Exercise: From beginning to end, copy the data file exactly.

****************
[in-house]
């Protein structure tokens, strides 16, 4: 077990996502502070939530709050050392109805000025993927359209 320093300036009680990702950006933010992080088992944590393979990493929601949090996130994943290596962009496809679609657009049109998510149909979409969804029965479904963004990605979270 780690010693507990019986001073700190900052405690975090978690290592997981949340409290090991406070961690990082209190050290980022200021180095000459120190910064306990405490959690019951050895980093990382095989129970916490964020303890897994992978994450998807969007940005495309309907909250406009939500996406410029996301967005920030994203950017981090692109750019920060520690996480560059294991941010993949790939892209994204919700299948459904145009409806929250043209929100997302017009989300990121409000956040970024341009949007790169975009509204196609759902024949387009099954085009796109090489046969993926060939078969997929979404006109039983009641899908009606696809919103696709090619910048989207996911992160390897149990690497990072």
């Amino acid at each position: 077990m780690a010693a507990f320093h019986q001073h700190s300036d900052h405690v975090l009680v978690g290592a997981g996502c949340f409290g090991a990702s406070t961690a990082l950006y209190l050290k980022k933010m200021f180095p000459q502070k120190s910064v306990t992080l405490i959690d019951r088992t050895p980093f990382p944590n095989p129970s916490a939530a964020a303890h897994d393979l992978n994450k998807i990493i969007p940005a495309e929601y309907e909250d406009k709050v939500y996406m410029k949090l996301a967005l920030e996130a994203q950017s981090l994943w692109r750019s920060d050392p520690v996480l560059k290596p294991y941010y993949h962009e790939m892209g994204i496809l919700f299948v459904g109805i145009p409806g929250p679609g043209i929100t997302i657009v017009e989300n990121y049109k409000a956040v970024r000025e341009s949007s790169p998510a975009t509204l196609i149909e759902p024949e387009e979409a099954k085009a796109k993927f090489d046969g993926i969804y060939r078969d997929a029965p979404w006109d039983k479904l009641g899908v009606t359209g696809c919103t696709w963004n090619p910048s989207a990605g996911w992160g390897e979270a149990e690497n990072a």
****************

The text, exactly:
[in-house]
């Protein structure tokens, strides 16, 4: 077990996502502070939530709050050392109805000025993927359209 320093300036009680990702950006933010992080088992944590393979990493929601949090996130994943290596962009496809679609657009049109998510149909979409969804029965479904963004990605979270 780690010693507990019986001073700190900052405690975090978690290592997981949340409290090991406070961690990082209190050290980022200021180095000459120190910064306990405490959690019951050895980093990382095989129970916490964020303890897994992978994450998807969007940005495309309907909250406009939500996406410029996301967005920030994203950017981090692109750019920060520690996480560059294991941010993949790939892209994204919700299948459904145009409806929250043209929100997302017009989300990121409000956040970024341009949007790169975009509204196609759902024949387009099954085009796109090489046969993926060939078969997929979404006109039983009641899908009606696809919103696709090619910048989207996911992160390897149990690497990072």
């Amino acid at each position: 077990m780690a010693a507990f320093h019986q001073h700190s300036d900052h405690v975090l009680v978690g290592a997981g996502c949340f409290g090991a990702s406070t961690a990082l950006y209190l050290k980022k933010m200021f180095p000459q502070k120190s910064v306990t992080l405490i959690d019951r088992t050895p980093f990382p944590n095989p129970s916490a939530a964020a303890h897994d393979l992978n994450k998807i990493i969007p940005a495309e929601y309907e909250d406009k709050v939500y996406m410029k949090l996301a967005l920030e996130a994203q950017s981090l994943w692109r750019s920060d050392p520690v996480l560059k290596p294991y941010y993949h962009e790939m892209g994204i496809l919700f299948v459904g109805i145009p409806g929250p679609g043209i929100t997302i657009v017009e989300n990121y049109k409000a956040v970024r000025e341009s949007s790169p998510a975009t509204l196609i149909e759902p024949e387009e979409a099954k085009a796109k993927f090489d046969g993926i969804y060939r078969d997929a029965p979404w006109d039983k479904l009641g899908v009606t359209g696809c919103t696709w963004n090619p910048s989207a990605g996911w992160g390897e979270a149990e690497n990072a």